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Ampère, André Marie

current flowing electric currents

[ãpair] (1775–1836) French physicist and mathematician: pioneer of electrodynamics.

Ampère was a very gifted child, combining a passion for reading with a photographic memory and linguistic and mathematical ability. He was largely self-taught. His life was disrupted by the French Revolution when, in 1793, his father, a Justice of the Peace, was guillotined along with 1500 fellow citizens in Lyon. For a year Ampère seems to have suffered a state of shock; he was aged 18. Ten years later, his adored young wife died following the birth of his son. His second marriage, undertaken on the advice of friends, was a disaster. His professional life ran more smoothly.

In 1802 Ampère was appointed to the first of a series of professorships, and in 1808 was appointed inspector-general of the university system by Napoleon, a post he retained until his death.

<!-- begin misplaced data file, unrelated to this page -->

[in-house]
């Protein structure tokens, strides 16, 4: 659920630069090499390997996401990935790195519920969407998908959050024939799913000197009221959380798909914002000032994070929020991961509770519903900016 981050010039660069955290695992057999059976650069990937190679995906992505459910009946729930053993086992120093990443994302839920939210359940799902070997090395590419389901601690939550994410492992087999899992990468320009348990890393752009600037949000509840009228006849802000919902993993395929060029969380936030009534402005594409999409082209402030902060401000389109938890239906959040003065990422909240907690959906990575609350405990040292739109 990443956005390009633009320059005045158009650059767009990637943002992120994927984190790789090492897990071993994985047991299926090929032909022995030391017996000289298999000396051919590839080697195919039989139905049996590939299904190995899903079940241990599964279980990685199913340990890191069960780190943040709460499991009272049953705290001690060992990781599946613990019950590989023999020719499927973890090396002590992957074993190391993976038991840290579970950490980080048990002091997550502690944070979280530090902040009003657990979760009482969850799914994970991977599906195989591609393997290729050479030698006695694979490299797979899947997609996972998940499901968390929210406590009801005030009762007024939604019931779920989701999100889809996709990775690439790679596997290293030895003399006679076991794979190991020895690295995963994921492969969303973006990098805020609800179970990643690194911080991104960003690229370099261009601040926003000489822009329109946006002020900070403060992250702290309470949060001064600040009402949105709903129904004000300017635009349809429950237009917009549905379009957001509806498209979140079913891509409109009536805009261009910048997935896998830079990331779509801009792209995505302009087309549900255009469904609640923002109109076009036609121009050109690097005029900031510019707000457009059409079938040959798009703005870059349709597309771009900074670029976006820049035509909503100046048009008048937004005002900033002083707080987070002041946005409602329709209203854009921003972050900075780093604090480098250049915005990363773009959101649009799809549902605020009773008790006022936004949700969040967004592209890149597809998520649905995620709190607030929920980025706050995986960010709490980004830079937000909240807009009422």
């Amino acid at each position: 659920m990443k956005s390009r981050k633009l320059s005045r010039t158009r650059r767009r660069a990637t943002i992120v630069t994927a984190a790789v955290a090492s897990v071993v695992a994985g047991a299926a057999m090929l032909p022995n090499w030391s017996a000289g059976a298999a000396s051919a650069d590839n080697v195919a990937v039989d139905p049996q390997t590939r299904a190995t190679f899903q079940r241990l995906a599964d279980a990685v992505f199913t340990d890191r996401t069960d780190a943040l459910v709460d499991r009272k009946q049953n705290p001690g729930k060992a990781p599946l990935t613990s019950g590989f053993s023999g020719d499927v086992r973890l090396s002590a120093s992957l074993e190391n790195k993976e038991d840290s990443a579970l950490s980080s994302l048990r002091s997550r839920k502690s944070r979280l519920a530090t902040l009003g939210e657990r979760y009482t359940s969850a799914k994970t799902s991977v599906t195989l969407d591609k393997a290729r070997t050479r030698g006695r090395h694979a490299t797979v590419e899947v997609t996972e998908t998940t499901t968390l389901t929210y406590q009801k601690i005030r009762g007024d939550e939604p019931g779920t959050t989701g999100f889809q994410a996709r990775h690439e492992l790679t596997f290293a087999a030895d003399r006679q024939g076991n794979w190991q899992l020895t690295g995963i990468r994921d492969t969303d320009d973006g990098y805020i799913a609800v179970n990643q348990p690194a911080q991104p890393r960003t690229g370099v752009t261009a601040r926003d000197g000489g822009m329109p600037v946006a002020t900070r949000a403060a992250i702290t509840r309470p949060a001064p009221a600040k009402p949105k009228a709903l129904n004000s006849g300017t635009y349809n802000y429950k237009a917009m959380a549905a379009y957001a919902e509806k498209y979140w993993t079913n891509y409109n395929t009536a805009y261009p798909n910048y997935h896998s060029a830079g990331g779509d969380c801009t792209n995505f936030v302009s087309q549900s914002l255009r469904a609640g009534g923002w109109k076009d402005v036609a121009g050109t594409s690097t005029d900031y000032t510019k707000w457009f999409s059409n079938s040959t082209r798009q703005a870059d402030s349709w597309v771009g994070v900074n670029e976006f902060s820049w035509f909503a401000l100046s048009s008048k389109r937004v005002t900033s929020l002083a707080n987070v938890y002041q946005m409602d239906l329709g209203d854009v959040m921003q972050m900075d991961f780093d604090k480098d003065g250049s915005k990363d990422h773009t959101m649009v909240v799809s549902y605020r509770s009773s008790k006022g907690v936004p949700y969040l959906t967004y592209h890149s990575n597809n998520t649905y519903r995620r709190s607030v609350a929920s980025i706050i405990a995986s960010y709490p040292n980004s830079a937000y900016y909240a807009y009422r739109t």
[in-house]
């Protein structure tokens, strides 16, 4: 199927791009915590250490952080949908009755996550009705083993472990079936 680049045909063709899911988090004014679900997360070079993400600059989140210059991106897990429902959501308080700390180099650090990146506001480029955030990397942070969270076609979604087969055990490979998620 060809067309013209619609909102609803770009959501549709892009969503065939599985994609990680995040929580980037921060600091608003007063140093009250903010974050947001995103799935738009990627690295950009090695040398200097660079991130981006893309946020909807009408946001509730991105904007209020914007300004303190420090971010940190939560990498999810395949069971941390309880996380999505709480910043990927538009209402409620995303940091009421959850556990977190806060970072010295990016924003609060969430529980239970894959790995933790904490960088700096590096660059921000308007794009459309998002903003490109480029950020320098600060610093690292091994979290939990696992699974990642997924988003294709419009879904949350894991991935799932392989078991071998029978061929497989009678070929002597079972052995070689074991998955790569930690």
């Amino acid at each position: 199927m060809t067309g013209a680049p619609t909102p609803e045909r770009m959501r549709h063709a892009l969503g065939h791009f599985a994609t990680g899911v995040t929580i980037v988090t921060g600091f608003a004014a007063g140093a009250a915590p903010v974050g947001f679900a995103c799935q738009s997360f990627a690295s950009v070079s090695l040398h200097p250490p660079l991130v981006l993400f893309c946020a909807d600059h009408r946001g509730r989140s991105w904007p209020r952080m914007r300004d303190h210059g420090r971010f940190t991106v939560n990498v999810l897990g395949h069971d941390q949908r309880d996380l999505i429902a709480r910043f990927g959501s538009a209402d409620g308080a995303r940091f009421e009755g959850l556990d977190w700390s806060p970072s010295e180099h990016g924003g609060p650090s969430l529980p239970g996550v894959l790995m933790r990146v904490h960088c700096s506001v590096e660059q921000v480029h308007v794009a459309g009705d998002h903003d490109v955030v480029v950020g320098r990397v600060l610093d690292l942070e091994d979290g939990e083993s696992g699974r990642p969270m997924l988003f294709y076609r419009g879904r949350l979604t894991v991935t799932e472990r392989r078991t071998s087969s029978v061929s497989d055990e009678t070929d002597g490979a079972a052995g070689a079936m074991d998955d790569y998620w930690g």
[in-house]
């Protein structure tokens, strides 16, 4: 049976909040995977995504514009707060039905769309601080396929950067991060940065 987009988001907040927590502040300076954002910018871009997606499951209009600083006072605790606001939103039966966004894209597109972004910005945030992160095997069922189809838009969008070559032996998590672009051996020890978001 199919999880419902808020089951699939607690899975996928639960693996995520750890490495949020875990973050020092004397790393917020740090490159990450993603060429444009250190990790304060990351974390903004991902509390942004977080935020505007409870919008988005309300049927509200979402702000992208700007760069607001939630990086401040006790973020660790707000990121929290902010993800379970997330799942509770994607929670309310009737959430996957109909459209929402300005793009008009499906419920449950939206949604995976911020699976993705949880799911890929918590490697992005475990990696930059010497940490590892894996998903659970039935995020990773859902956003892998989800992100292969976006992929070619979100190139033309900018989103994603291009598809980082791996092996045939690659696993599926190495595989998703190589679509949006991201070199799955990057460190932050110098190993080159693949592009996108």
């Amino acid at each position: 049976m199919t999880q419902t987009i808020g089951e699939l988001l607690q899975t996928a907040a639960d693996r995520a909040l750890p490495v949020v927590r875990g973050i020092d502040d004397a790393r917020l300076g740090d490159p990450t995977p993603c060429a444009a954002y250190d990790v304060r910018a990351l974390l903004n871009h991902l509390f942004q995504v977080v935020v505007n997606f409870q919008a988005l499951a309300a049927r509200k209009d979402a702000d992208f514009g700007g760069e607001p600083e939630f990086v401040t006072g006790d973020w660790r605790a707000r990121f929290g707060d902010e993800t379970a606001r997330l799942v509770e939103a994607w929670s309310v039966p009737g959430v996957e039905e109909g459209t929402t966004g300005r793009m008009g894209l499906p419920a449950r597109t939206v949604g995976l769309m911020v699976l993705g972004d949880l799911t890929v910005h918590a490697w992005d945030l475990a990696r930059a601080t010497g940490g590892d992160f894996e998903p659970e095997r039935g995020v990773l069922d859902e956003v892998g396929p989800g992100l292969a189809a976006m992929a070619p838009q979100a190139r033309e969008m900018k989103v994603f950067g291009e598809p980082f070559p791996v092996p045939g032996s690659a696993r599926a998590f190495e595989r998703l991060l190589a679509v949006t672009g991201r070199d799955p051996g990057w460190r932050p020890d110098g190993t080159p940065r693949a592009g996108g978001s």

Ampère was a versatile scientist, interested in physics, philosophy, psychology and chemistry, and made discoveries in this last field that would have been important had he not been unfortunate in being pre-empted by others on several occasions. In 1820 he was stimulated by discovery, that an electric current generates a magnetic field, to carry out pioneering work on electric current and electrodynamics. Within months he had made a number of important discoveries: he showed that two parallel wires carrying currents flowing in the same direction attracted one another while when the currents ran in opposite directions they were repelled; he invented the coiled wire solenoid; and he realized that the degree of deflection of Oersted’s compass needle by a current could be used as a measure of the strength of the current, the basis of the galvanometer. Perhaps his most outstanding contribution, however, came in 1827, when he provided a mathematical formulation of electromagnetism, notably Ampère’s Law, which relates the magnetic force between two wires to the product of the currents flowing in them and the inverse square of the distance between them. It may be generalized to describe the magnetic force generated at any point in space by a current flowing along a conductor. The SI unit of electric current, the ampere (sometimes abbreviated to amp) is named in his honour. The ampere is defined as that steady current which, when it is flowing in each of two infinitely long, straight, parallel conductors that have negligible areas of cross-section and are 1 metre apart in a vacuum, causes each conductor to exert a force of 2×10 –7 N on each metre of the other.

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